Do macaques talk, then?
Image source: Jonathan Forage/Unsplash
Well, in a sense, yes. While we haven't observed words and sentences in these Old World monkeys, they do communicate with vocal sounds and with gestures, signaling information about food and about imminent danger. Other research has identified what appears to be a speech-ready vocal tract.
Finding an AF-like pathway in macaques may not even represent their earliest development, notes Petkov, who points out, "there may be more brain 'fossils' yet to be discovered with even earlier evolutionary origins. Or it may be discovered that the origin of this pathway traces back even further if another brain "fossil" is found."
Not everyone will be onboard with Petkov's conclusions, which he admits are "highly controversial." Still, if they turn out to be valid, even beyond the "wow" factor, who knows where further identification of AF-related pathways could lead, potentially including new ways to work around interruptions in brain circuitry that may affect patients with speech-based disorders.
Joint senior author neurologist Timothy Griffiths says, "This discovery has tremendous potential for understanding which aspects of human auditory cognition and language can be studied with animal models in ways not possible with humans and apes. The study has already inspired new research underway including with neurology patients."
Not only do these monkeys use tools, they're developing new, better tools to adapt to their environment.
- Archaeologists dug into the ground of an area of a Brazilian national park known to be frequented by capuchin monkeys.
- They found that over the past 3,000 years, the stone tools that the monkeys use have evolved and changed, marking the first time this kind of development has been observed in a non-human species.
- The findings underscore the intelligence of the capuchin monkeys and serve as a parallel to our own development.
As it turns out, humans might not be the only species that's developing new technology. Researchers traveled to a popular spot in the Serra da Capivara National Park in Brazil known as Caju BPF2, an open-air site within the Baixão de Pedra Furada (BPF) valley. The spot, however, isn't a popular destination for tourists — its most frequent visitors are Sapajus libidinous, or capuchin monkeys.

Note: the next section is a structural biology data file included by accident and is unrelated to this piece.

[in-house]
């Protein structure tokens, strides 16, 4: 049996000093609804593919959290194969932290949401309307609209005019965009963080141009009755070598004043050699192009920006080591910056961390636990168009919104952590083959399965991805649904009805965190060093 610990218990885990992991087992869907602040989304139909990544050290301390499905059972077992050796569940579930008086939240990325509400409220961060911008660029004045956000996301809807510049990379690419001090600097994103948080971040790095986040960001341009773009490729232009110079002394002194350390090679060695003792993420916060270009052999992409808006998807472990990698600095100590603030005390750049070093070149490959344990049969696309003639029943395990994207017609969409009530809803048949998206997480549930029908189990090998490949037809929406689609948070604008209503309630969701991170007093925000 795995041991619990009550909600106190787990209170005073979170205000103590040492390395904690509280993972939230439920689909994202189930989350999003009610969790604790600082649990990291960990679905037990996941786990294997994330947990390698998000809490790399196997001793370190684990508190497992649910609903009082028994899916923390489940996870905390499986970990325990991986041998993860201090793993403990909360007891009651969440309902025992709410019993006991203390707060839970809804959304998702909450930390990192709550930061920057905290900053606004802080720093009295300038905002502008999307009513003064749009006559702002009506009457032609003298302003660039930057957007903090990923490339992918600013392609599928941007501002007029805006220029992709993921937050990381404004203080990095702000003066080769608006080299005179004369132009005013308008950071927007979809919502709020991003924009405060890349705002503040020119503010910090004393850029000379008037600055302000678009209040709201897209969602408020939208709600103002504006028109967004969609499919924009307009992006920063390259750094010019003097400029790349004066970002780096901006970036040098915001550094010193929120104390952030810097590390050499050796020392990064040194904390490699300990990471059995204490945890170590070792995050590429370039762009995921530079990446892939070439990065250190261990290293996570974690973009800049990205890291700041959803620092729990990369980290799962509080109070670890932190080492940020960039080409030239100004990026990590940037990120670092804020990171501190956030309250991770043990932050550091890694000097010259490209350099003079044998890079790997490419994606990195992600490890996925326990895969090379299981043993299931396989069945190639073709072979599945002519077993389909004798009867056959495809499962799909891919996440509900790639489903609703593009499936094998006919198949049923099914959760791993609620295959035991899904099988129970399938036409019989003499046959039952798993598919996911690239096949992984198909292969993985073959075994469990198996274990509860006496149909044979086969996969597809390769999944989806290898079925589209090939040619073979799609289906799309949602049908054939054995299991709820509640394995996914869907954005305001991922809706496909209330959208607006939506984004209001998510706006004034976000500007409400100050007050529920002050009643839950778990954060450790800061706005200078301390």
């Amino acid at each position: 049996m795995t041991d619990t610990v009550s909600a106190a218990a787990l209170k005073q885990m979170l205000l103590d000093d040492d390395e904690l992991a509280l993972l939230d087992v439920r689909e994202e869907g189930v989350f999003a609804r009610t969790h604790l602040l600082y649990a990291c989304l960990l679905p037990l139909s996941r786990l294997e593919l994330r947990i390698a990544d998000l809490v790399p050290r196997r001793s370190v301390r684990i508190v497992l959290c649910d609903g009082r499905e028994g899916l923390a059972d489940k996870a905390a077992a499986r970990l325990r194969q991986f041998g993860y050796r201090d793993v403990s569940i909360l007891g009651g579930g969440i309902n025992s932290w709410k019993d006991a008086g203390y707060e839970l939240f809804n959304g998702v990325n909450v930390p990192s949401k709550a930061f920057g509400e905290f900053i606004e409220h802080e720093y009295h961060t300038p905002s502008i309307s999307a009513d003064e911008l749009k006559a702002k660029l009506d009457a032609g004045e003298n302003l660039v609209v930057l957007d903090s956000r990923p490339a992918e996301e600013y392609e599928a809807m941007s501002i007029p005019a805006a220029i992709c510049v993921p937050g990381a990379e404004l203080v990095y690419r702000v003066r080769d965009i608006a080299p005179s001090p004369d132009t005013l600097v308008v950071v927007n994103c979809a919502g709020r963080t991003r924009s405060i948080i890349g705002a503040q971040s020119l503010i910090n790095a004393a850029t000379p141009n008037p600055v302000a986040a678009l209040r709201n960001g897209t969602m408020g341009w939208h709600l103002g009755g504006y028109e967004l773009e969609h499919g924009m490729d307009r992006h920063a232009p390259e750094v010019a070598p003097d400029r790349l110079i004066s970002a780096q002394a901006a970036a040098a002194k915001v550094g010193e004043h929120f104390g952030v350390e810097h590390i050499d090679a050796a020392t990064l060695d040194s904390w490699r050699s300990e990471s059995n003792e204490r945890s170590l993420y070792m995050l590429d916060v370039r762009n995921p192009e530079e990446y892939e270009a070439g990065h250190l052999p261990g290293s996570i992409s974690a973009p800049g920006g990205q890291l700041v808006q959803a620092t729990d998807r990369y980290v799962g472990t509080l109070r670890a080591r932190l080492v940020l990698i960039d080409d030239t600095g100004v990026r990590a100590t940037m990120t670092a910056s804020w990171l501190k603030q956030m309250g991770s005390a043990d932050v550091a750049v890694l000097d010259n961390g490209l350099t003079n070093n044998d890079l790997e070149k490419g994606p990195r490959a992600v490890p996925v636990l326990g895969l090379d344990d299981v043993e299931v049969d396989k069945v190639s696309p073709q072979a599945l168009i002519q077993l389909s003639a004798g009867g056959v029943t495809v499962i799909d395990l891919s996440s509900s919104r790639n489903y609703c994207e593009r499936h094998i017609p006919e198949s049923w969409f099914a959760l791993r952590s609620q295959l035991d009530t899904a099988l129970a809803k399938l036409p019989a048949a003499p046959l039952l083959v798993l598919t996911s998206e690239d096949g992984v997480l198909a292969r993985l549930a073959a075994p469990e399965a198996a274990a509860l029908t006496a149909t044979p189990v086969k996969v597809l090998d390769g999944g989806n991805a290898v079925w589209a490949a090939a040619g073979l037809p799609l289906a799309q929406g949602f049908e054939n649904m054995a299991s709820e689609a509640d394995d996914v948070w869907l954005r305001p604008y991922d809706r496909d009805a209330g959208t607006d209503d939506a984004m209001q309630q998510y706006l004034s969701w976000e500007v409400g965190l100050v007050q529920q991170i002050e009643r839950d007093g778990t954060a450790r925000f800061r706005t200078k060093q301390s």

One of the defining traits of the capuchin monkey is its innovative tool use. Because of this, capuchins are often characterized as among the more intelligent primates. At the Caju BPF2 site, capuchin tool use mainly features the use of quartzite stones for a variety of tasks, such as cracking nuts, processing seeds and fruits, stone-on-stone percussion, and sexual displays — specifically, female capuchins flirt by throwing rocks at potential mates. While the use of tools is a unique feature of an animal species alone, it appears that the capuchins' use of stone tools has developed over the last 3,000 years. Researchers believe the type of stone tools the capuchins use are changing depending on whether the monkeys are eating soft, low-resistance foods like seeds or hard, high-resistance foods like cashews.
"It's likely that local vegetation changes after 3,000 years ago led to changes in capuchin stone tools," says archaeologist Tomos Proffitt, who co-authored the paper. Alternatively, it's possible that different capuchin groups that occupied the site over time may have had different food preferences and correspondingly different techniques for processing them.
Analyzing the stone tools
Examples of the capuchin monkeys' stone tools with typical percussive damage.